As well as instilling an inclusive culture within Salt Lake County Government’s 4,500 employees, it supports other public bodies and private sector companies in setting up their own D&I initiatives.
In the driving seat is Emma E. Houston who firmly believes that “it’s crucial for those of us who can advocate to use our voices and open the door to being more inclusive.” And, since being appointed Director of D&I in 2016, she has done precisely that.
Ahead of her talk at the upcoming
She was raised by her parents in Dallas, Texas, to understand how to be a successful adult. This inspired her passion for working in the field of D&I and equity.
In her role as Director of D&I, Houston is responsible for ensuring that every new hire has D&I training as part of their onboarding process. In addition, employees are rated on their behaviour as part of their performance improvement plan.
“There are specific guidelines in each employee’s performance appraisal that relates to behaviour and serving with integrity and excellence,” she explains. “Where individuals are not meeting that criteria, supervisors have the opportunity to help self-correct those individuals and offer opportunities for them to develop their leadership skills.”
Employees and their managers are held accountable, the idea being that, if they treat each other respectfully that will extend to how they treat customers. Teams within Salt Lake County’s operations – which extends to various satellite offices, libraries, public works, recreation and other services – create their own D&I plan within a set template.
Houston is particularly proud of the D&I high-performance training programme for directors, managers and supervisors because, she says, “our administration believes that it starts with leadership and, whatever the culture is, the leaders mirror that.”
Involving the wider community
Her responsibilities extend to the wider community. D&I training programmes are offered to other public sector organisations and the private sector. Other initiatives include an annual Mayor’s diversity dinner where 300-400 local people from all backgrounds get together in groups of 10 to discuss D&I and how they will instil it within their communities.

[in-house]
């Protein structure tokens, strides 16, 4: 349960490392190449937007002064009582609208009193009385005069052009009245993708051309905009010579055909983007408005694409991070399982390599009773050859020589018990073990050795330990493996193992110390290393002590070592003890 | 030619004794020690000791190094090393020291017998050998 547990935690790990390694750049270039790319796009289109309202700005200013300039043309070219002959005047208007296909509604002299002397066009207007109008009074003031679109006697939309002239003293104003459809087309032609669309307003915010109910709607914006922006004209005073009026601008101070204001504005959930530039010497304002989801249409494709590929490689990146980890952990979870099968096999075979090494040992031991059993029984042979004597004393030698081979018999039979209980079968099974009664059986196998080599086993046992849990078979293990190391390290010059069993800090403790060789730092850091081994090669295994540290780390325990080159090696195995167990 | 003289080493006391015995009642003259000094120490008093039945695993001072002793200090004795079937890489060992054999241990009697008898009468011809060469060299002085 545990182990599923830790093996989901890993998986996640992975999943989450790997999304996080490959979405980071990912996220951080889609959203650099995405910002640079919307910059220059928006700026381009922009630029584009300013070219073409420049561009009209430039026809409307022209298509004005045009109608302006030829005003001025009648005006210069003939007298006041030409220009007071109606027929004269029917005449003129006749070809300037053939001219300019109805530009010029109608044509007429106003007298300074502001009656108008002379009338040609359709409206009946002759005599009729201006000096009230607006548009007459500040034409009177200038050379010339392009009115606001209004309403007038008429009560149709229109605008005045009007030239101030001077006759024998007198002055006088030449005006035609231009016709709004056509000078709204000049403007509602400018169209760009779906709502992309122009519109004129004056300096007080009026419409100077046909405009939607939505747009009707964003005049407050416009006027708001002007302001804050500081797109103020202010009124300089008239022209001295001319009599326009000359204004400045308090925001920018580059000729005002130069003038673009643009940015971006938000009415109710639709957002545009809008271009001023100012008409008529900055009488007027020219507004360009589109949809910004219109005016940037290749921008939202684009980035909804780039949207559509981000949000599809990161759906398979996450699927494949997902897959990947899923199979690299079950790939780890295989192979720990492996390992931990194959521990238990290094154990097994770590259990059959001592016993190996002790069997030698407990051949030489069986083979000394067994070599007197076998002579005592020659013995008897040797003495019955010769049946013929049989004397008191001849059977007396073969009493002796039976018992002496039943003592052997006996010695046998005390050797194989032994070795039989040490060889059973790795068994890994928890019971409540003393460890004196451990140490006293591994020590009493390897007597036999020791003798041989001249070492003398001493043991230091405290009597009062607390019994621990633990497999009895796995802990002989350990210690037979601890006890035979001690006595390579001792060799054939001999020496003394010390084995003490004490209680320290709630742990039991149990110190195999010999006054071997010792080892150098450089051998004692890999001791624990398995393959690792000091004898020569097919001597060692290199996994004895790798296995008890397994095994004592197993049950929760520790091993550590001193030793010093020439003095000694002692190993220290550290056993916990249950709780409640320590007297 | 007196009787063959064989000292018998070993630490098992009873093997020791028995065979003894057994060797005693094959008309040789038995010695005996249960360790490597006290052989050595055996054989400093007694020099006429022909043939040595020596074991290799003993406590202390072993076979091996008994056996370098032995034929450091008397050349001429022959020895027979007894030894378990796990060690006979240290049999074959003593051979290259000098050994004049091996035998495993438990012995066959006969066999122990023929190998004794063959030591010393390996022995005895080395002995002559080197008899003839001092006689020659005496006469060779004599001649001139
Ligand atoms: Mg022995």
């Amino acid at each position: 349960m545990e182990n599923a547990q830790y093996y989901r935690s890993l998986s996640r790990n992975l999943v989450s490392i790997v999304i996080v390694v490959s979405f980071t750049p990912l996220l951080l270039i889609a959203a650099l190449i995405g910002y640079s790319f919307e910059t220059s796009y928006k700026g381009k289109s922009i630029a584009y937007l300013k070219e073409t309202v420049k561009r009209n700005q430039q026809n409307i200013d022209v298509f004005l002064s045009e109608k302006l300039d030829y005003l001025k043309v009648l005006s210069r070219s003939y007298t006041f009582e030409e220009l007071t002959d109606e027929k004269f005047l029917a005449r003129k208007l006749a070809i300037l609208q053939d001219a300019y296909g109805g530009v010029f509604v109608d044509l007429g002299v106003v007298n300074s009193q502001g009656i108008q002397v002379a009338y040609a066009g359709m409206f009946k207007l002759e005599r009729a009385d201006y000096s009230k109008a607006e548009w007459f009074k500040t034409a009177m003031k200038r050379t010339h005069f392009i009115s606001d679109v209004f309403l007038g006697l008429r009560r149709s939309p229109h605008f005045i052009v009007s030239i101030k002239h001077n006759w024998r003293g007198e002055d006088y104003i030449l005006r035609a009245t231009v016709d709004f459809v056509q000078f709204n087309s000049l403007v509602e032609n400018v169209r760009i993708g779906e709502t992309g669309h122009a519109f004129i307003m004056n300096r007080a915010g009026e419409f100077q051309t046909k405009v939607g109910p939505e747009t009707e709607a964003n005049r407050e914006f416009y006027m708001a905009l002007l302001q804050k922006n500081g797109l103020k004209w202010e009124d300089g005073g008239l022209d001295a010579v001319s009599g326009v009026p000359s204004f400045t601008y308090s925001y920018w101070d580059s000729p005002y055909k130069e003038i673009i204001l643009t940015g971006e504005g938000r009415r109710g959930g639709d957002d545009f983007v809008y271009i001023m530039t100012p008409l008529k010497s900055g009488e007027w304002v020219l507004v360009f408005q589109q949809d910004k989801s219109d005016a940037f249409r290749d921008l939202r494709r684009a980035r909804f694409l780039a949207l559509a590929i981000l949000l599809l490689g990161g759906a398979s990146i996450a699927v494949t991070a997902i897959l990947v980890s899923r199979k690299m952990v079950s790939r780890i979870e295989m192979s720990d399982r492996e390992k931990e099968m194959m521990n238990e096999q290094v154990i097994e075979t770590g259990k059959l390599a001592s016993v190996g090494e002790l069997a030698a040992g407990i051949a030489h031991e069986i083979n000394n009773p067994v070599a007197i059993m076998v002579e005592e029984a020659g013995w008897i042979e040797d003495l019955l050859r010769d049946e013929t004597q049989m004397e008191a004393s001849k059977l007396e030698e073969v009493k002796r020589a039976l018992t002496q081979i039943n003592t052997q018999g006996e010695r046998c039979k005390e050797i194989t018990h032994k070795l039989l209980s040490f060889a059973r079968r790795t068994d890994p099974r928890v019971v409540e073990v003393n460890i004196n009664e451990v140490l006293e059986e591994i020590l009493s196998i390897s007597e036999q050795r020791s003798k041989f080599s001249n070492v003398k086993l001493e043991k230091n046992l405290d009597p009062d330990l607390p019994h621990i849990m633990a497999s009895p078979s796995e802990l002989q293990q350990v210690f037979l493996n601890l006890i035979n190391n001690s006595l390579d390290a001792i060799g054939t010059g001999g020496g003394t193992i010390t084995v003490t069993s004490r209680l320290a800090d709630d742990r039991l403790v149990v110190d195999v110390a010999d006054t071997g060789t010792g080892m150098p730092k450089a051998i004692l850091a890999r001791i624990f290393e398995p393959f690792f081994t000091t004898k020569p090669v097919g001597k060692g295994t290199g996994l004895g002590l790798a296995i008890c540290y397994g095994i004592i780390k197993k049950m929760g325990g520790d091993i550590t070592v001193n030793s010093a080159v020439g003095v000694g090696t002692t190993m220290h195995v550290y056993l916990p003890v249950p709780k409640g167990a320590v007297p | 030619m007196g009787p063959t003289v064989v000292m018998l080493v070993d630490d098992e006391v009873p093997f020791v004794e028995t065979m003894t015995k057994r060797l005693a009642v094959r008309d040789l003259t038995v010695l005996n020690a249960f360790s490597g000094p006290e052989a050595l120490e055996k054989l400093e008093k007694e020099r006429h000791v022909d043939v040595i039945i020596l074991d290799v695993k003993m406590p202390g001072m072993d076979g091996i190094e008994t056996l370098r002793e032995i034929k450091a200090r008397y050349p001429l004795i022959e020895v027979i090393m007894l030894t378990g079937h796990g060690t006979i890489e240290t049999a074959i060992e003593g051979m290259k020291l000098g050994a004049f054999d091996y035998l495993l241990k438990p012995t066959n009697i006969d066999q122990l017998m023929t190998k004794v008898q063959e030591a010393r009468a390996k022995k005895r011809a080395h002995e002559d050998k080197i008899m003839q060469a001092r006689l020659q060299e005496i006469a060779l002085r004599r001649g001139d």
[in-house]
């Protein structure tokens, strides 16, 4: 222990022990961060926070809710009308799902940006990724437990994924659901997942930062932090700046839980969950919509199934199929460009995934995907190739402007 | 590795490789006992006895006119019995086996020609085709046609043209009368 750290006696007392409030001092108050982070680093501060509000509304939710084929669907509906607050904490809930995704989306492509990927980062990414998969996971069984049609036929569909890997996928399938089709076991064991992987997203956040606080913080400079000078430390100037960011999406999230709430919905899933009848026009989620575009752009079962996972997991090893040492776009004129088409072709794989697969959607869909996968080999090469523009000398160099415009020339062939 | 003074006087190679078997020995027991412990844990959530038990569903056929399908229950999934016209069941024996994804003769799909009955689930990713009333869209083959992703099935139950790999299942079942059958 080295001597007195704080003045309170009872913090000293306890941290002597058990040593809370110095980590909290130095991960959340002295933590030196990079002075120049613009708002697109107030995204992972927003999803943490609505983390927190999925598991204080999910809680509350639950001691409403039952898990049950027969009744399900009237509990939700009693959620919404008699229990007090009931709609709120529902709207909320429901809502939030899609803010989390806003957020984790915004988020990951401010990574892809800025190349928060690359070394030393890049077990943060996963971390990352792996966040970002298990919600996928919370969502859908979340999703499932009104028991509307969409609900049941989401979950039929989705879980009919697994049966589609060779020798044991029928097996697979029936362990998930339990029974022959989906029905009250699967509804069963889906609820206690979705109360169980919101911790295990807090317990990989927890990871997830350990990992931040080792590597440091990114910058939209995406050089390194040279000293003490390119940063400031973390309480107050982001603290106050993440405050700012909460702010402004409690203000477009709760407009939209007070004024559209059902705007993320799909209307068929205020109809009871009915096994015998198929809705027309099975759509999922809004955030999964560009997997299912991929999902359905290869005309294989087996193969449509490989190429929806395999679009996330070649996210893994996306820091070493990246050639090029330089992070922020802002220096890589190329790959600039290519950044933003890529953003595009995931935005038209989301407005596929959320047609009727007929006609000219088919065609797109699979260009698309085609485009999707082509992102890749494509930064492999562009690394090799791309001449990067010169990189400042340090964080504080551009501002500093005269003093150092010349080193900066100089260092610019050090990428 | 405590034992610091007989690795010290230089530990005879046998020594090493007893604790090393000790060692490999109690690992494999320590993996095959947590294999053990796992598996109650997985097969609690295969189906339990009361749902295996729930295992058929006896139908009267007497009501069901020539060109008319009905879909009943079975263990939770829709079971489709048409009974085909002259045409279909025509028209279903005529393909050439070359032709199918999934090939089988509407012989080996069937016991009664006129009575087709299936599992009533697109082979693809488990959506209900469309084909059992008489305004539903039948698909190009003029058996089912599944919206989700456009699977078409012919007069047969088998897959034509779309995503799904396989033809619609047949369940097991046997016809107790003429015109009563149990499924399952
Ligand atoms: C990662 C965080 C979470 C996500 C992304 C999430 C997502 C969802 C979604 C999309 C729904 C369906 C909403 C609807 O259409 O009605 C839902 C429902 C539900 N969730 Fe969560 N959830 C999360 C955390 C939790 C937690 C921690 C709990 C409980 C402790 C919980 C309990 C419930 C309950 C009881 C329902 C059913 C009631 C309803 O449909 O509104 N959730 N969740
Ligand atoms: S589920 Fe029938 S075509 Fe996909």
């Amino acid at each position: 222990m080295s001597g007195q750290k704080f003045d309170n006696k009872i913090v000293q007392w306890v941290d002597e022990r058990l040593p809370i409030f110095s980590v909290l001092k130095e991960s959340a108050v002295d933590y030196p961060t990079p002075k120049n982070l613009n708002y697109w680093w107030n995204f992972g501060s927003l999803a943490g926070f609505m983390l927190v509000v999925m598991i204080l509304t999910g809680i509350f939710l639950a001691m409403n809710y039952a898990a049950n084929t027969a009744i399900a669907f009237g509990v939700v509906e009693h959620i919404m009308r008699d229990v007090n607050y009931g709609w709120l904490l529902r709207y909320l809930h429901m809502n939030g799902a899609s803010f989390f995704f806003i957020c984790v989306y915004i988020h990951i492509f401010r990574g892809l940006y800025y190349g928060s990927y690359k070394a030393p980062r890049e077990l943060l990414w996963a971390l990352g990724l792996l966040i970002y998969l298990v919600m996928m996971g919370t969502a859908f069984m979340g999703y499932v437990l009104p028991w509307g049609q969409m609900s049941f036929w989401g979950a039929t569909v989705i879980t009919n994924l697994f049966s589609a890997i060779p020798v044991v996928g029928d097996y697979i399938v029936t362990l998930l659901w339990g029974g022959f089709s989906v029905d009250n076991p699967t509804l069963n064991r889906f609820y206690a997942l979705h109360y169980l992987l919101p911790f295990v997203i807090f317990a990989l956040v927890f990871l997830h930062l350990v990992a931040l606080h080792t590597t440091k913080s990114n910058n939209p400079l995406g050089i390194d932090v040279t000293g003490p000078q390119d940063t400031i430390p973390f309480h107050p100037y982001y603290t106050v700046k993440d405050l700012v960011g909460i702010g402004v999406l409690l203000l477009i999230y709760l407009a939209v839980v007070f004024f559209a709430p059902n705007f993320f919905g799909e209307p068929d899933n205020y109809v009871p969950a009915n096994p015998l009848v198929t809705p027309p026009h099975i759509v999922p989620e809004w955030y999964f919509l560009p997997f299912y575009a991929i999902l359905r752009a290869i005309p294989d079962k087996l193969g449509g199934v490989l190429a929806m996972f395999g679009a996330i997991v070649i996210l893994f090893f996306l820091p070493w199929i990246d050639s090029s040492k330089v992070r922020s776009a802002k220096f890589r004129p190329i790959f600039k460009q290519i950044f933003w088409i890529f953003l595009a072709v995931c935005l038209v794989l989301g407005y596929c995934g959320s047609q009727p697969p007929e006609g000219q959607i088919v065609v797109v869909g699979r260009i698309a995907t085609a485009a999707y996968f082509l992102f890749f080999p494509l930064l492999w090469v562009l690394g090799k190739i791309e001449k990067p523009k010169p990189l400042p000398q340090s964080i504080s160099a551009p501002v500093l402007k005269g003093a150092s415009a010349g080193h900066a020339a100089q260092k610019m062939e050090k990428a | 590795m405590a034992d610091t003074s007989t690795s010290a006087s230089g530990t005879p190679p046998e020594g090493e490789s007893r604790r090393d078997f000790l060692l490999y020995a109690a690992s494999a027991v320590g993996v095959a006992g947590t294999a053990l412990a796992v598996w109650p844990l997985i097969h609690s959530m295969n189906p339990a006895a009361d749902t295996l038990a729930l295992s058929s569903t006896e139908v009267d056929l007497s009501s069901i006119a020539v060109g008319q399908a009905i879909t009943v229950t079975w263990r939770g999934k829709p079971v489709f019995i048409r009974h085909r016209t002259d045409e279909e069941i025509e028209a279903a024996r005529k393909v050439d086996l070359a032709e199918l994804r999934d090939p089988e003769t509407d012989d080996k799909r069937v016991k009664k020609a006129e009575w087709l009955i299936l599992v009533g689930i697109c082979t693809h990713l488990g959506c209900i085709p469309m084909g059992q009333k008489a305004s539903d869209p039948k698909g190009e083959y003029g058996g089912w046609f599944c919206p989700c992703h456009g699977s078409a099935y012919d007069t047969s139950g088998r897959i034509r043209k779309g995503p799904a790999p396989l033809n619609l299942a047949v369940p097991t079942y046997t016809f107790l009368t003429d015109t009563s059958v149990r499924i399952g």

There’s also a council on diversity affairs that involves community representatives from various demographics and cultures and Houston is also working with the local disability centre and the LGBTQ+ community. Salt Lake County supports the annual YWCA national initative Stand Against Racism event where local communities are invited to listen and talk to panellists who have experienced racist behaviour.
Tips for starting the D&I journey
For those organisations yet to begin the D&I journey, Houston recommends starting with the mission. She says: “What does the mission say you are doing and are you living, breathing and walking that mission?”
The next step is to identify any exclusionary practices. For example, if it’s common for a leader to yell or raise their voice to an employee, that person will feel undervalued and, as a result, underperform.
To combat exclusion, organisations are encouraged to create
“We, as individuals are accountable for our words, our deeds and actions. How we interact with individuals who may have a different approach, may have a different idea or perspective, who may come from a different culture, language or race.
“If we have created safe spaces to have conversations with the intent of celebrating diversity and being inclusive, we are all holding each other accountable. It’s how we treat each other as human beings; it’s as simple as that.”
To hear more from Emma E. Houston, why not join her at the DiversityQ D&I Practitioners Summit on 26th March in San Francisco or subscribe to the DiversityQ newsletter for further updates.